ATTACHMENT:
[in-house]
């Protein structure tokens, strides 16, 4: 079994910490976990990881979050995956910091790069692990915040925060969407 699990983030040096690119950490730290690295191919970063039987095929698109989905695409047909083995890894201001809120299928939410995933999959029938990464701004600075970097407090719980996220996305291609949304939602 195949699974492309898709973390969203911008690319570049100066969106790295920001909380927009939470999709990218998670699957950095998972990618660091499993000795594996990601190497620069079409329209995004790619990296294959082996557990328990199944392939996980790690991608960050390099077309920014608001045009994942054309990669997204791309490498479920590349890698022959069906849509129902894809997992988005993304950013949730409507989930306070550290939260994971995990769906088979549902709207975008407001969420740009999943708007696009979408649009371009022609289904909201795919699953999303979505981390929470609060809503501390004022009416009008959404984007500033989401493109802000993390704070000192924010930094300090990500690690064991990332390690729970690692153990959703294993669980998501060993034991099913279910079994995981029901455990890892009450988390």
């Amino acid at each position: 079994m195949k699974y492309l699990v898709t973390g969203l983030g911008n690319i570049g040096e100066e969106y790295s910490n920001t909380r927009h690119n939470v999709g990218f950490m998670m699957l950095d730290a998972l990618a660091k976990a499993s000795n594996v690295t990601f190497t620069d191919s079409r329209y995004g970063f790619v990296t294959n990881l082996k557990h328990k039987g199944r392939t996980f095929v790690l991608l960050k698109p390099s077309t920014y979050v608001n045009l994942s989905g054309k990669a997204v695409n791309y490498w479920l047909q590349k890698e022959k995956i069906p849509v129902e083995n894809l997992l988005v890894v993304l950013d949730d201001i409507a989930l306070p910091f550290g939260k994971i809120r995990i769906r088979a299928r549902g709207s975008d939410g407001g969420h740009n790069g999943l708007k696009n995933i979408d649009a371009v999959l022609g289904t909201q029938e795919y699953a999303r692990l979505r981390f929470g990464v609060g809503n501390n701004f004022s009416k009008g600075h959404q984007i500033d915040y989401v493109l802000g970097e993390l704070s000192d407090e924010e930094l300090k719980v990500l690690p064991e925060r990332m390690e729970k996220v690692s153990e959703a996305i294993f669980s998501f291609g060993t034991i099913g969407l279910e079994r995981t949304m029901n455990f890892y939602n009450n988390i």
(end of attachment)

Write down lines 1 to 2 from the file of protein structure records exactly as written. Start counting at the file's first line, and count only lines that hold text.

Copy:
[in-house]
């Protein structure tokens, strides 16, 4: 079994910490976990990881979050995956910091790069692990915040925060969407 699990983030040096690119950490730290690295191919970063039987095929698109989905695409047909083995890894201001809120299928939410995933999959029938990464701004600075970097407090719980996220996305291609949304939602 195949699974492309898709973390969203911008690319570049100066969106790295920001909380927009939470999709990218998670699957950095998972990618660091499993000795594996990601190497620069079409329209995004790619990296294959082996557990328990199944392939996980790690991608960050390099077309920014608001045009994942054309990669997204791309490498479920590349890698022959069906849509129902894809997992988005993304950013949730409507989930306070550290939260994971995990769906088979549902709207975008407001969420740009999943708007696009979408649009371009022609289904909201795919699953999303979505981390929470609060809503501390004022009416009008959404984007500033989401493109802000993390704070000192924010930094300090990500690690064991990332390690729970690692153990959703294993669980998501060993034991099913279910079994995981029901455990890892009450988390």